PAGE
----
People speaking out of this technological willingness cannot speak precisely, for what they are talking about does not yet exist. They cannot mean what they say because their words are avowedly speculative. They cannot stand by their words because they are talking about, if not, in, the future, where they are not standing and cannot stand until long after they have spoken. All the grand and perfect dreams of the technologists are happening in the future, but nobody is there.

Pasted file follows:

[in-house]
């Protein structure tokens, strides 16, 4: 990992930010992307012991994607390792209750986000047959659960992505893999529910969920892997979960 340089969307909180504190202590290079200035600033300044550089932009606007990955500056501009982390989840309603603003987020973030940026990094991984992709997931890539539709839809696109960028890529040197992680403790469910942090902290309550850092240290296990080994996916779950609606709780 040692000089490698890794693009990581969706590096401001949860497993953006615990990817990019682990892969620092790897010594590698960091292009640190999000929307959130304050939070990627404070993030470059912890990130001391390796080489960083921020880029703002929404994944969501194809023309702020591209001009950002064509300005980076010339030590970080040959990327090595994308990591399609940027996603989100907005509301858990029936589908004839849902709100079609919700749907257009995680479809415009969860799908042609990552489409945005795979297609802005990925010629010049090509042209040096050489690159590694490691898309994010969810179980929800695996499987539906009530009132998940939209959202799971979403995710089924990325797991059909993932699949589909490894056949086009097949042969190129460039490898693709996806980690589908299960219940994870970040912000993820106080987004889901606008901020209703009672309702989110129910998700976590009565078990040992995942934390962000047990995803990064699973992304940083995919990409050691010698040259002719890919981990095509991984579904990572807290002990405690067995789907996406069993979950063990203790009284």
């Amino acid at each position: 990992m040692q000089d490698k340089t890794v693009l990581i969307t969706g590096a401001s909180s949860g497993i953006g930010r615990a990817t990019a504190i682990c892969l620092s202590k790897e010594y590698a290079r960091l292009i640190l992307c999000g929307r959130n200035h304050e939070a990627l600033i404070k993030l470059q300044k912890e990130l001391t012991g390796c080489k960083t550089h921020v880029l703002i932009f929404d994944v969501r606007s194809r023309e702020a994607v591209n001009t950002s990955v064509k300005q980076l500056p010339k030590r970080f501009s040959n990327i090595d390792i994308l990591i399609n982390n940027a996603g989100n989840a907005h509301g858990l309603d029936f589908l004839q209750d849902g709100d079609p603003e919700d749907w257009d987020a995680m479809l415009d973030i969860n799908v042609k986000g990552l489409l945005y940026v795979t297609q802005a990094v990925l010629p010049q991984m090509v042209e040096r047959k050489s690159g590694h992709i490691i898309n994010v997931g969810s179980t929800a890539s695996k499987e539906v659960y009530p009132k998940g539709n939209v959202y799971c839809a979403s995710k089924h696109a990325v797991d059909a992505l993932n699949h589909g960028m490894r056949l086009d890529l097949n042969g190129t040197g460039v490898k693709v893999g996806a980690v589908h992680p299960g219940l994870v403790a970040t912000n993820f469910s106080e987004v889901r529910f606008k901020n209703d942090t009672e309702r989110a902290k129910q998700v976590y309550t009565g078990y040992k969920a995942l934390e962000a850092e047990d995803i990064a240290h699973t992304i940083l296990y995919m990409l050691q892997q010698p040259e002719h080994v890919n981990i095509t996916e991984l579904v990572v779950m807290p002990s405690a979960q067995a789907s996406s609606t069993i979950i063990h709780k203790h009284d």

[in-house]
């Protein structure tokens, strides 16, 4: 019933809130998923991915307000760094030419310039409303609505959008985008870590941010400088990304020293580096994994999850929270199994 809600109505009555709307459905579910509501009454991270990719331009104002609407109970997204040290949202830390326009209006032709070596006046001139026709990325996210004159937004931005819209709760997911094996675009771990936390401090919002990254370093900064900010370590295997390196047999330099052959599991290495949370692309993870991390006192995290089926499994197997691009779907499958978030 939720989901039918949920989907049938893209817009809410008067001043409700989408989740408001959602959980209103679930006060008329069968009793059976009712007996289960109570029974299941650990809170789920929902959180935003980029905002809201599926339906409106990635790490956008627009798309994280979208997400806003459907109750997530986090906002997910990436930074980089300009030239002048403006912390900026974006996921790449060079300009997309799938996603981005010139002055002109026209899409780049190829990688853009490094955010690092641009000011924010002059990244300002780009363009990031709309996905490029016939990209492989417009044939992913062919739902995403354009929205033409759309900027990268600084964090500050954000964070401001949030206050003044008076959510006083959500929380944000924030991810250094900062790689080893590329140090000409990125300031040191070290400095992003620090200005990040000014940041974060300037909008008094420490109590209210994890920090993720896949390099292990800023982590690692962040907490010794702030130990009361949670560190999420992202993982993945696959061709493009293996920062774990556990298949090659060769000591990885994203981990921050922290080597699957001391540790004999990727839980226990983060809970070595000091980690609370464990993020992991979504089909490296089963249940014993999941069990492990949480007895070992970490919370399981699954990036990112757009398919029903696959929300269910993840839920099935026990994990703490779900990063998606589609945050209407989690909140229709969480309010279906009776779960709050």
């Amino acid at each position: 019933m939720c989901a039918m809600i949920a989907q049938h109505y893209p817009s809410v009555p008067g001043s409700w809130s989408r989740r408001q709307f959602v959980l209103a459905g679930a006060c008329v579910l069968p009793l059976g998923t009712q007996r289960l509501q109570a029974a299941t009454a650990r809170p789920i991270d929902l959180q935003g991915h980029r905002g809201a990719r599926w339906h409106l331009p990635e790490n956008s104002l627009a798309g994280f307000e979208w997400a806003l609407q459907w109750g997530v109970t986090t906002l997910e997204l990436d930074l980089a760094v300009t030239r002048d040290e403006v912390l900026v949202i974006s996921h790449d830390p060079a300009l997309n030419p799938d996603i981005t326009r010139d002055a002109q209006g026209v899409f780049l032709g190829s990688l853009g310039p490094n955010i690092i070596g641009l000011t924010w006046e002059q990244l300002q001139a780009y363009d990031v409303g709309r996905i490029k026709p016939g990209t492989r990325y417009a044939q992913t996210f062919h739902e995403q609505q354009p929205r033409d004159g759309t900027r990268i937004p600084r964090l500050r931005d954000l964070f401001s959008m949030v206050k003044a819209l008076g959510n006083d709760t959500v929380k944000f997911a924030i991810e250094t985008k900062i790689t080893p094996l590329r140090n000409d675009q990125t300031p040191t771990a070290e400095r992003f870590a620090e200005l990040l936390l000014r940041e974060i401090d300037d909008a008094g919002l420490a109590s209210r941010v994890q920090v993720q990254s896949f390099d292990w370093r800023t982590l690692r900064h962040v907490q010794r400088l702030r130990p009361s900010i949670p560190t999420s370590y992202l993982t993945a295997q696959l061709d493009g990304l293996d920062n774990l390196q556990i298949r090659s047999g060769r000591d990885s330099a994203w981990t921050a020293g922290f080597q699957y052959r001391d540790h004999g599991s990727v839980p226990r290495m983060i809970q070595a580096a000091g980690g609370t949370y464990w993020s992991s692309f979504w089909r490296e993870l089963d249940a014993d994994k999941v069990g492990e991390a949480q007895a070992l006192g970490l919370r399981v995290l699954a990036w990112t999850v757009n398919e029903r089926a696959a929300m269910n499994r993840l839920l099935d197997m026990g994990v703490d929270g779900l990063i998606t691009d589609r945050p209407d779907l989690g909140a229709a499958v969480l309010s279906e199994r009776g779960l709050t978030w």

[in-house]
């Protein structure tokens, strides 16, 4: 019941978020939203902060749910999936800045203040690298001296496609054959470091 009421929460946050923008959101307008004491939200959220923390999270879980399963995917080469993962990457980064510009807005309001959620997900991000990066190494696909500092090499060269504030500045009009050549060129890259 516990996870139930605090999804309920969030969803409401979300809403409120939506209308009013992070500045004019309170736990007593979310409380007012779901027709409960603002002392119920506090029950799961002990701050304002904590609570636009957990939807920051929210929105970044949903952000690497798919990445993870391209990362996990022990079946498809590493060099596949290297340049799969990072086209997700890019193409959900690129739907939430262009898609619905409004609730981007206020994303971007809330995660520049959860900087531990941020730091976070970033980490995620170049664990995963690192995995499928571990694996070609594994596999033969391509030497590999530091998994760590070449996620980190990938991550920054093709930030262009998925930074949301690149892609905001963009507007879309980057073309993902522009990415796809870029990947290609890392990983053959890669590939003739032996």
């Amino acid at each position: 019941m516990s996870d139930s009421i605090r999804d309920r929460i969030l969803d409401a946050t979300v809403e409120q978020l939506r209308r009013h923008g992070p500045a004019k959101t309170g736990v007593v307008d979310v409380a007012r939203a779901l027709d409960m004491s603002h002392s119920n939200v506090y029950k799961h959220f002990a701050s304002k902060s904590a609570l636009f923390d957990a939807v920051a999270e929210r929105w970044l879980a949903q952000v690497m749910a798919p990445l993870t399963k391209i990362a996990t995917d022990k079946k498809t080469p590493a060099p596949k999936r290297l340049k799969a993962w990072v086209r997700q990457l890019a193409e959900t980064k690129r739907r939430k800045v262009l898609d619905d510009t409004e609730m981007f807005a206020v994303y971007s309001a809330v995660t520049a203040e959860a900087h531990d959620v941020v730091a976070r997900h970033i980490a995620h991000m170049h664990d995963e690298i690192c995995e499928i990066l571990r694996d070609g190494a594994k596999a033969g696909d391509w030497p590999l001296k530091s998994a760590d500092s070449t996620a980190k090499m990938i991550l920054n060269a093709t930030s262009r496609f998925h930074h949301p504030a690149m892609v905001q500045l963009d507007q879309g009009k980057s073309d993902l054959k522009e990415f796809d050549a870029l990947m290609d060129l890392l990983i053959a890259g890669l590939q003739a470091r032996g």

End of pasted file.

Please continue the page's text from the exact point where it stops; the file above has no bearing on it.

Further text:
What can turn us from this deserted future, back into the sphere of our being, the great dance that joins us to or home, to each other and to other creatures, to the dead and the unborn? I think it is love. I am perforce aware how baldly and embarrassing that word now lies on the page—for we have learned at once to overuse it, abuse it, and hold it in suspicion. But I do not mean any kind of abstract love (adolescent, romantic, or “religious”), which is probably a contradiction in terms, but particular love for particular things, places, creature, and people, requiring stands and acts, showing its successes or failures in practical or tangible effects. And it implies a responsibility just as particular, not grim or merely dutiful, but rising out of generosity. I think that this sort of love defines the effective range of human intelligence, the range within which its forks can be dependably beneficent. Only the action that is moved by love for the good at hand has the hope of being responsible and generous. Desire for the future produces words that cannot be stood by. But love makes language exact, because one loves only what one knows. One cannot love the future or anything in it, for nothing is known there. And one cannot unselfishly make a future for someone else. The love for the future is self-love—love for the present self, projected and magnified into the future, and it is an irremediable loneliness.